The Leader: In a more detailed way, what is your experience with Boko Haram?
Fr. Law: Ok my experience with Boko Haram took place exactly one year of my arrival to the diocese. I arrived on the 7th day of September 2013, and on the 7th of September 2014, I was just having mass in on of my out stations and then during consecration, a young man passed on his motor bike and shouted at the people in the church that Boko Haram people are near us. He shouted “what are you people still doing in the church”. Before I could lift my eyes, my whole congregation had run way leaving myself at the altar and the catechist beside me. I did not abandon the consecration. I quickly finished up, packed everything after consuming my own and then headed off to my car. Some of my parishioners who were outside wondered how I was going to get back to my house.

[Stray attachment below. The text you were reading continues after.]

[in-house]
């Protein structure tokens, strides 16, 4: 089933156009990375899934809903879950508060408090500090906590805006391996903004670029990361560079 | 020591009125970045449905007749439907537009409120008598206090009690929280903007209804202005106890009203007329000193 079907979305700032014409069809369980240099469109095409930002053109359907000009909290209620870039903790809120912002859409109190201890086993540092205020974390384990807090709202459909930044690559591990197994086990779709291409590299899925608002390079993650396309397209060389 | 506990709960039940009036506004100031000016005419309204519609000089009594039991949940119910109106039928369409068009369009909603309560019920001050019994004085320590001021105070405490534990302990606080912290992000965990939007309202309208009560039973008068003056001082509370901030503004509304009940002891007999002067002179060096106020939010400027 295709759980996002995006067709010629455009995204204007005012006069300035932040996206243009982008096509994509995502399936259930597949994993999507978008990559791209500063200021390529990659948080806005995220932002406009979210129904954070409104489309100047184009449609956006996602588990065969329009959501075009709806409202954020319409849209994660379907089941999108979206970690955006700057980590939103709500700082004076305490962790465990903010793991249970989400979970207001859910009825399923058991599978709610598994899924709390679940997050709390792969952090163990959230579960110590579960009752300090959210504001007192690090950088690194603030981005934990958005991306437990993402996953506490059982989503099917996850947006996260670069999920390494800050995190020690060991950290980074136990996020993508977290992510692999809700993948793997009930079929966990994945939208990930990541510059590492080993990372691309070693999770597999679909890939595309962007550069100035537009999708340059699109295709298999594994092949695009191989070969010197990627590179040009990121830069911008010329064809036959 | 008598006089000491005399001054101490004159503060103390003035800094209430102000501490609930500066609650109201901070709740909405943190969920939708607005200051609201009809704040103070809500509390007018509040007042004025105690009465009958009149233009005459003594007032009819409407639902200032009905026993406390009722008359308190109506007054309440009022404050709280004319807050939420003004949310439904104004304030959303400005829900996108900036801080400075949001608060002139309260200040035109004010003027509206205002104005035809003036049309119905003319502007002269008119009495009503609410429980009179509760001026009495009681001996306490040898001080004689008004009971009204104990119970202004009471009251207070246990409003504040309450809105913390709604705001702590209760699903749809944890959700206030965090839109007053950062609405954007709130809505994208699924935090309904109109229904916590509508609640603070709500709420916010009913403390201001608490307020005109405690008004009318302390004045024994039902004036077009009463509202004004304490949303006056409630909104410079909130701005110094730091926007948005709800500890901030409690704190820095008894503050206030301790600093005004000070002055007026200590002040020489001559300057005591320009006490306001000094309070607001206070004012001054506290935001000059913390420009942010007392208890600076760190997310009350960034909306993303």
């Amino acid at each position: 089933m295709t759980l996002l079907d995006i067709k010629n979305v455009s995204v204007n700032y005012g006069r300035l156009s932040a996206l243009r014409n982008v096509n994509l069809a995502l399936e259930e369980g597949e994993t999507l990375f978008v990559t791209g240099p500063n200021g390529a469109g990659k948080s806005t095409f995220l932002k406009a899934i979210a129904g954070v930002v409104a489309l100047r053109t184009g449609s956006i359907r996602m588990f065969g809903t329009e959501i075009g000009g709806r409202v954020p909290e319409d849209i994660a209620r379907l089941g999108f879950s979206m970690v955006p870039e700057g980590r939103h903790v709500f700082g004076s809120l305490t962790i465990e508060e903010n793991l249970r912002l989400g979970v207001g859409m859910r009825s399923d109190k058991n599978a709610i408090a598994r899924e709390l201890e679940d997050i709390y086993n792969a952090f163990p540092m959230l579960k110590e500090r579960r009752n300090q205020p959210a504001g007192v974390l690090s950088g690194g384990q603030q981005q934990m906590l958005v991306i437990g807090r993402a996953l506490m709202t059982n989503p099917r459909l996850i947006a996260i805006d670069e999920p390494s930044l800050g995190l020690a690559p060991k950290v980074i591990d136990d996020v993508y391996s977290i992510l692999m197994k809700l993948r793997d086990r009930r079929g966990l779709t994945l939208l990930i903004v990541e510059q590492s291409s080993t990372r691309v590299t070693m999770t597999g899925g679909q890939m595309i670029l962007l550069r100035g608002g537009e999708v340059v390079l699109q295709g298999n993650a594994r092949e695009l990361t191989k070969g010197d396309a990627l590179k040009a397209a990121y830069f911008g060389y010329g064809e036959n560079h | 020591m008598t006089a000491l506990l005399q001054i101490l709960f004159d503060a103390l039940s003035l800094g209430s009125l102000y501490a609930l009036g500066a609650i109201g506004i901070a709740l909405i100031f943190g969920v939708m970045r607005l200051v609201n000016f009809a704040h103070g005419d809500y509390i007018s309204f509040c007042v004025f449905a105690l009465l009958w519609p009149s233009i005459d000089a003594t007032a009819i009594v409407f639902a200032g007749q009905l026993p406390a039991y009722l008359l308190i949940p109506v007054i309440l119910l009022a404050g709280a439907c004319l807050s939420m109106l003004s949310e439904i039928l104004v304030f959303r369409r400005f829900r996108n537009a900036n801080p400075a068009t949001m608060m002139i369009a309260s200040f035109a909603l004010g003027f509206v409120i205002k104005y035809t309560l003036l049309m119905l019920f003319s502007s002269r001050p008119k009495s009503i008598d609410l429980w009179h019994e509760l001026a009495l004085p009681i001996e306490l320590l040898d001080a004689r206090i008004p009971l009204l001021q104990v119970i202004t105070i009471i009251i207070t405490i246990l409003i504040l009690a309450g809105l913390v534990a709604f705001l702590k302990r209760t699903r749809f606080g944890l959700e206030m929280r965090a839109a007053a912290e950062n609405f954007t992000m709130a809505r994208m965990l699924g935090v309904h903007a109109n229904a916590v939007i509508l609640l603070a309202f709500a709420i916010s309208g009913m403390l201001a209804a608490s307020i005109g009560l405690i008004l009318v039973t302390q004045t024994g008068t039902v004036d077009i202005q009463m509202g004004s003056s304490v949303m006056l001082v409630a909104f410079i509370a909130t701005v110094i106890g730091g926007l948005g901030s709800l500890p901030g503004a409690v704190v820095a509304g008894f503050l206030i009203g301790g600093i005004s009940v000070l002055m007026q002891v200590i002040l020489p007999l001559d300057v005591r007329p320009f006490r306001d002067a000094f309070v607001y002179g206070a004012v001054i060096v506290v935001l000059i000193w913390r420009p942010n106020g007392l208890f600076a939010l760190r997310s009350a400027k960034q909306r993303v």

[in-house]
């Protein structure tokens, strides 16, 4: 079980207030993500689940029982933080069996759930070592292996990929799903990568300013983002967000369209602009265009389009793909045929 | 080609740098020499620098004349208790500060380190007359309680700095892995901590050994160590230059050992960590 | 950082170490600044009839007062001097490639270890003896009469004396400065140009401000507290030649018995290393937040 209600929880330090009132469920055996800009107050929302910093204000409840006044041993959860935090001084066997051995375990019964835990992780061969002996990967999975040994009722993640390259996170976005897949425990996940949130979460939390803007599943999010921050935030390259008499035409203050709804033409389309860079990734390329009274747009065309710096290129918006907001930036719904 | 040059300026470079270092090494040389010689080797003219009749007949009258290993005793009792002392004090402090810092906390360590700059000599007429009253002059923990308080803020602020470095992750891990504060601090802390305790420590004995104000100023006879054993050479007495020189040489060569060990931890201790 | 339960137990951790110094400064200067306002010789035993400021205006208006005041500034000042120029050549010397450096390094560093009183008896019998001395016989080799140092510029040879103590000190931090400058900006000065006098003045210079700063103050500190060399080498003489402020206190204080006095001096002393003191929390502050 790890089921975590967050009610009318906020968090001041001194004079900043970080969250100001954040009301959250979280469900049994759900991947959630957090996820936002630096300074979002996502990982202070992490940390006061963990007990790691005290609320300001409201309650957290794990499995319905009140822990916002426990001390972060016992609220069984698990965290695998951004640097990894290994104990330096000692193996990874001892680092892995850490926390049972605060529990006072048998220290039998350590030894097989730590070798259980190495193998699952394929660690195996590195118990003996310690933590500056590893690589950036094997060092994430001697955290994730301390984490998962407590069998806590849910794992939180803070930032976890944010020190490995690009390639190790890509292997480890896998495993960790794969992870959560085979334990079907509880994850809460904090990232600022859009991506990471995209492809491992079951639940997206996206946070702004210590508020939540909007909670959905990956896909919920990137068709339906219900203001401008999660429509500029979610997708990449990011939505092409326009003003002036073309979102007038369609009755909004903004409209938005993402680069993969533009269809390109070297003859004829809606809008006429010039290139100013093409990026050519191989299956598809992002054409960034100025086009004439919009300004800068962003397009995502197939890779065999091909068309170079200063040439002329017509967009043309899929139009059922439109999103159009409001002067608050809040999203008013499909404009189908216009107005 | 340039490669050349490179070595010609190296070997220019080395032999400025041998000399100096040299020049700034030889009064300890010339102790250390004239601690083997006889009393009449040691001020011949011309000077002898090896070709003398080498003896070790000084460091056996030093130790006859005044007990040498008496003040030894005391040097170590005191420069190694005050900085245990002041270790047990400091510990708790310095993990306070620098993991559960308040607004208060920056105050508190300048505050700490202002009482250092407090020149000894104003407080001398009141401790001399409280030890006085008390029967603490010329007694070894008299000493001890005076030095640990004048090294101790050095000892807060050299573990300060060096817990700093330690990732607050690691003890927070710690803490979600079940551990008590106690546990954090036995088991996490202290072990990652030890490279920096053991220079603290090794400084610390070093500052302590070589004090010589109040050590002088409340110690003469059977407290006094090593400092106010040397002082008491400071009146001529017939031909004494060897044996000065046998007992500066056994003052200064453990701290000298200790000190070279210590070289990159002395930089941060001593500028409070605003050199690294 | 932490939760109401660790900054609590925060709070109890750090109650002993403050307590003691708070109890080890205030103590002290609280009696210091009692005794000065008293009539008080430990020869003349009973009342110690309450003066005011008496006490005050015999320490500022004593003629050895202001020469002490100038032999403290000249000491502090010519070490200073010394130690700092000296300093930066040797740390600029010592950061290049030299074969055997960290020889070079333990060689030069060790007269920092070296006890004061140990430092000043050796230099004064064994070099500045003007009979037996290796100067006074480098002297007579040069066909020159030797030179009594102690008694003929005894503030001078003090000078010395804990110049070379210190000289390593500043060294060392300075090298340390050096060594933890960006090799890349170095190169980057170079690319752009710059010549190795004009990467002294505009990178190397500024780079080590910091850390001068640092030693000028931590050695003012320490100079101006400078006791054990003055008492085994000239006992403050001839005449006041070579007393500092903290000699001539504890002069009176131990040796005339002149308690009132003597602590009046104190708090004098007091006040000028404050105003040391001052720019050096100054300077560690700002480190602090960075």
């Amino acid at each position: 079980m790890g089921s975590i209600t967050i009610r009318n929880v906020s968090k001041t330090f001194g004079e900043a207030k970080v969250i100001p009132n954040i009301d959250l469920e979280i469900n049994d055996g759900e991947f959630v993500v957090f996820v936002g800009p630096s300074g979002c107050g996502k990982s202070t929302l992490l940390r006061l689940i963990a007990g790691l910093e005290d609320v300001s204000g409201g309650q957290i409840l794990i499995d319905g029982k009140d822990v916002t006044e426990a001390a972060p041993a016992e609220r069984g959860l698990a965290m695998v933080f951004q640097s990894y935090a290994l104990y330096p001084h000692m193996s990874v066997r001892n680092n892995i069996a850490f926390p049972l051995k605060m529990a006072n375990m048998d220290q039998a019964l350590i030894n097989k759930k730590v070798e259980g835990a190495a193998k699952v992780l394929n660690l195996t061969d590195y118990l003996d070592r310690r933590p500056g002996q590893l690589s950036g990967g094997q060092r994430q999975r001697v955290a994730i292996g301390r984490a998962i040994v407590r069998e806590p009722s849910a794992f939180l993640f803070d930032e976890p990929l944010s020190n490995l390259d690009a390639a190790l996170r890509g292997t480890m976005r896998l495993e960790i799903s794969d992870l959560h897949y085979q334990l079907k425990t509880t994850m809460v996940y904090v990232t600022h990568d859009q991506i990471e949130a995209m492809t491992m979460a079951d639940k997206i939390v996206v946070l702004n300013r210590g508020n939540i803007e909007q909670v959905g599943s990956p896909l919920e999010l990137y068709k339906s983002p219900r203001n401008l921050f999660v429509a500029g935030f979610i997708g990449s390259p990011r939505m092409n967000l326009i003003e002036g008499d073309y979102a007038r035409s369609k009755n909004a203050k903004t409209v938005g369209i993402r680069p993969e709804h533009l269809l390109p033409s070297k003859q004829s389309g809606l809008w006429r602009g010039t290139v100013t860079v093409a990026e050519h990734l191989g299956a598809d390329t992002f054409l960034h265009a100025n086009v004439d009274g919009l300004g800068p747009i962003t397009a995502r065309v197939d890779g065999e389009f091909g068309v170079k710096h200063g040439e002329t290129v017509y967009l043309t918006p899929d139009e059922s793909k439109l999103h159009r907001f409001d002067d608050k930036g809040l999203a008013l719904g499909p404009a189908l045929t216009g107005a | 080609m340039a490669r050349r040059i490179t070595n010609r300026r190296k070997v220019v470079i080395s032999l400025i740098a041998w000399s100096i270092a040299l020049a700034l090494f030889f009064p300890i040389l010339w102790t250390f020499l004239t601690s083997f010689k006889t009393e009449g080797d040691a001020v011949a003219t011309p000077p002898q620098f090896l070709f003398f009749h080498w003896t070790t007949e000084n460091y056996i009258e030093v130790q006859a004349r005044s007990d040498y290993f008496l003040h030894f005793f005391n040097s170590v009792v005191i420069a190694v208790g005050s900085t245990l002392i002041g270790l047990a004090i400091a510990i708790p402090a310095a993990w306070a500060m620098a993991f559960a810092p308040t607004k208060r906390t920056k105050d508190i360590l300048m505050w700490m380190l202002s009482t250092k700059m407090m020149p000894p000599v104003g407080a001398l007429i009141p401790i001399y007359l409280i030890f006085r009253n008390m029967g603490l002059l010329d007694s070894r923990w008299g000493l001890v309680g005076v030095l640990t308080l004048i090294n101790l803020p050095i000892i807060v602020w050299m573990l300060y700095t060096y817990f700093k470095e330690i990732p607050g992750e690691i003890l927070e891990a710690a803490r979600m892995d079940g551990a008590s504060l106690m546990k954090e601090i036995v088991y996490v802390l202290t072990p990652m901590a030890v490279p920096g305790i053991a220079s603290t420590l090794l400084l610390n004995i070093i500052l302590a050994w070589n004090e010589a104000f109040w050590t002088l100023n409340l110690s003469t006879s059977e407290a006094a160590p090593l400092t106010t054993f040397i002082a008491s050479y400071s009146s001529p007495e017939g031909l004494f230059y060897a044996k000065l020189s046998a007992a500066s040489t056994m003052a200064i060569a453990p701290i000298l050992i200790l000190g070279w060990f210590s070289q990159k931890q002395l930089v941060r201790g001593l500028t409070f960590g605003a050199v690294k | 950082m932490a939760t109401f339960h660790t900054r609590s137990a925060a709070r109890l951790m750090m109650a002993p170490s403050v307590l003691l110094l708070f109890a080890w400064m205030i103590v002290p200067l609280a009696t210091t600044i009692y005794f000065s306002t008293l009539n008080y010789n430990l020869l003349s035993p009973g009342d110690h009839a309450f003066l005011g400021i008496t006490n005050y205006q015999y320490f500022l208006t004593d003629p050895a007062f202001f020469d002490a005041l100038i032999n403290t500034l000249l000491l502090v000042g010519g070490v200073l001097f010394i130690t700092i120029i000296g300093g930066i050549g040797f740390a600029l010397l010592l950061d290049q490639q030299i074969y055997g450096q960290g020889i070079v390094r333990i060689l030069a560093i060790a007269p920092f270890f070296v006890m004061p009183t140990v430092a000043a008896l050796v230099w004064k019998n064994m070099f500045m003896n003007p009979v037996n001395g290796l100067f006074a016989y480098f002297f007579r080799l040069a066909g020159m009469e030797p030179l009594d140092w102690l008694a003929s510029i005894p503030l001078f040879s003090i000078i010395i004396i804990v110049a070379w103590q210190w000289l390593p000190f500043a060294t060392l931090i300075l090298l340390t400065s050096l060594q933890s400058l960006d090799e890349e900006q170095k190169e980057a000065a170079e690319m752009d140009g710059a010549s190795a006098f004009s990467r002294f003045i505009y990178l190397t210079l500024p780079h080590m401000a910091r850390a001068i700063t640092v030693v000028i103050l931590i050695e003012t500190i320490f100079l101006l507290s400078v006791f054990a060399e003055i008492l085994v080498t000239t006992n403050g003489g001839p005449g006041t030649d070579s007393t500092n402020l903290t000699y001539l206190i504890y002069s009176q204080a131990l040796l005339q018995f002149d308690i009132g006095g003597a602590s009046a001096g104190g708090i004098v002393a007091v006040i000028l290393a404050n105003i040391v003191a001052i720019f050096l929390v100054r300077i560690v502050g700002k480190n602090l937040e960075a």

They asked me which route I was going to take to my house since they didn’t know what direction and which side Boko Haram was coming from. I bravely hit the road, feeling really very bad because of the way these terrorists came to hit us. As I hit the main road to my house, I discovered that the road was filled with people who were running for their lives. However, I managed to get to my house. Really I didn’t see the Boko Haram people that day. But as I got to my house, the chairman of my church and all the members of my church came and told me that the town wasn’t safe anymore especially as I live in the church compound that it was better for me to leave the town. So as I came out, I saw the soldiers even running in front while we were struggling to run behind them. The road was filled with people running, refugees looking for shelter, people looking for the closest area of safety. I ran to Yola which is about 3hrs away from my house. I stayed in Yola, the following day I called my superior and he said I could come down to Owerri. So I came to Owerri.